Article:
e-day, or why cooking and math don’t mix

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stove2.jpgTomorrow, 2/7, is the day we celebrate e-day, in honor of the number e≈2.7182…. And celebrate we do: there are decorations, and e-related foods (browniEs, e-clairs, pi(e), etc.) and an e-day quiz. So it’s a big deal around here. And sometimes dangerous.

The date was February 7, 2005. The time was 5:00am. I’d gotten up early to cook, and this year decided to try a recipe that involved baking the brownies, then putting white chocolate chips and crushed candy canes on top. I placed the whole pan under the broiler for a few minutes for the chips to soften before spreading them around. And I’m sure all would have gone well if TwoPi hadn’t asked from the dining room, “Hey, are there any nonzero integers a, b, and c such that a^2+b^3=c^4?” Naturally I started to work on that question, and forgot all about the brownies.

Until the fire alarm went off.

The candy canes had caught on fire, and the entire pan was in flames (see the evidence in the picture above). We got to try out the fire extinguisher, and managed to get everything under control with only one lost pan of food.

Then TwoPi found a solution to the problem while I cleaned up. It looks like there are an infinite number of answers: if you rearrange the terms you find

b^3 = c^4 - a^2 = (c^2-a)(c^2+a).

By setting (c^2-a) equal to 1, the term (c^2+a) simplifies to (2c^2-1) and on a calculator or spreadsheet you can quickly scan through values of c that lead to that term having an integer cube root. For example, 6083^2+23^3=78^4. Presumably there are other solutions if (c^2-a) is set equal to a different integer. Hmmm….something for the e-day quiz.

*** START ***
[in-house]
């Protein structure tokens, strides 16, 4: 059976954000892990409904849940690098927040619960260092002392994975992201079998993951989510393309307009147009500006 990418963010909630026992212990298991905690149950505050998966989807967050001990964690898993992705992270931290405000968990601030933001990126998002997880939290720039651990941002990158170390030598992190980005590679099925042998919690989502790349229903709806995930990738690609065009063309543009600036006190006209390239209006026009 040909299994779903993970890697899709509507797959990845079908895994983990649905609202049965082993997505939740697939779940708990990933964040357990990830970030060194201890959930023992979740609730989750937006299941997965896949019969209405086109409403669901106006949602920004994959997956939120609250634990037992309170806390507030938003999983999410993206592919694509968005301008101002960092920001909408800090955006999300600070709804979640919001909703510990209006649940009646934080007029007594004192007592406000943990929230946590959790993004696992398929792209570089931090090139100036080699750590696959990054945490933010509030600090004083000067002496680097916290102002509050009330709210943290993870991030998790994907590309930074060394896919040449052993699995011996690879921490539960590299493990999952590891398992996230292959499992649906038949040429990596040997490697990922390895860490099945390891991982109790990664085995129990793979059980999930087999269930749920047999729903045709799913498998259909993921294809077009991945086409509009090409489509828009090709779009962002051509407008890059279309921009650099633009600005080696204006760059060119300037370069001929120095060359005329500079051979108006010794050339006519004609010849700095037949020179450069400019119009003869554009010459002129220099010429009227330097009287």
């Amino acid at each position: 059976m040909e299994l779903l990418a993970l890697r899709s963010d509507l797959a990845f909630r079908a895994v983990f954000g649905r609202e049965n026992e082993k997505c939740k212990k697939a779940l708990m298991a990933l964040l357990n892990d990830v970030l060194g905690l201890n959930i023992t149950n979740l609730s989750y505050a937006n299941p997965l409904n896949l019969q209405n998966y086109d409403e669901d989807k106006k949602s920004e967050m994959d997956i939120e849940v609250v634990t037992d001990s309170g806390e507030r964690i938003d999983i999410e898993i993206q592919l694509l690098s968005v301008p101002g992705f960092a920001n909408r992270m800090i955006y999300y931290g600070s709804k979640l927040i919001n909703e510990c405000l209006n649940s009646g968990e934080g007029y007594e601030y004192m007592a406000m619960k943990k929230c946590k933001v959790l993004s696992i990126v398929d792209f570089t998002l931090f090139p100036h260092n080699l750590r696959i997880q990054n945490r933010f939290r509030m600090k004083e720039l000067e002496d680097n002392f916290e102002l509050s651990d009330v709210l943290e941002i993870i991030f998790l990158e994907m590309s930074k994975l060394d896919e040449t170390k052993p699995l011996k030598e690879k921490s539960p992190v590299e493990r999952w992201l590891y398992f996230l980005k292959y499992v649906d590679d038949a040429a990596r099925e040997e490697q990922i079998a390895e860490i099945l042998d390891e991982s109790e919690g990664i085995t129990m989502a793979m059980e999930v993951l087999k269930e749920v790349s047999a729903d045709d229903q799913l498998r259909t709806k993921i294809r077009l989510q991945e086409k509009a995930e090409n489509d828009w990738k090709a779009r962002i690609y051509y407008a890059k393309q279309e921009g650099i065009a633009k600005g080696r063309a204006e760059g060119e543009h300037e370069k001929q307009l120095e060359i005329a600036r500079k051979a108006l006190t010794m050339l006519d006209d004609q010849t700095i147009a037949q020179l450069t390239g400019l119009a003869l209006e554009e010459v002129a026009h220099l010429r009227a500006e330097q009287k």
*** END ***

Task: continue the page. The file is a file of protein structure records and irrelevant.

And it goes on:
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5 Responses to “e-day, or why cooking and math don’t mix”

  1. TwoPi Says:

    Indeed, any individual solution will lead to an infinite family of solutions by scaling (multiply both sides of the equation by any perfect 12th power…).

    I’ve done some numerical experiments with different values of c^2 - a, but have yet to see patterns or generate conjectures.

    Poking around Sloane’s On-line Encyclopedia of Integer Sequences for related sequences (values of c^2 - a where solutions exist, or of c, or etc.) came up empty.

    Dickson’s History of the Theory of Numbers mentioned one related result involving triangular numbers, but I want to track down the source before commenting further on that. (And Dickson’s History… is huge — I’m not confident that I didn’t miss something else there.)

  2. Alon Levy Says:

    Actually, there are only finitely many solutions to b^3 = 2c^2 – 1, by Siegel’s theorem on integer points on elliptic curves. In general, any equation in two variables of degree higher than two that satisfies certain smoothness conditions will have finitely many integer solutions.

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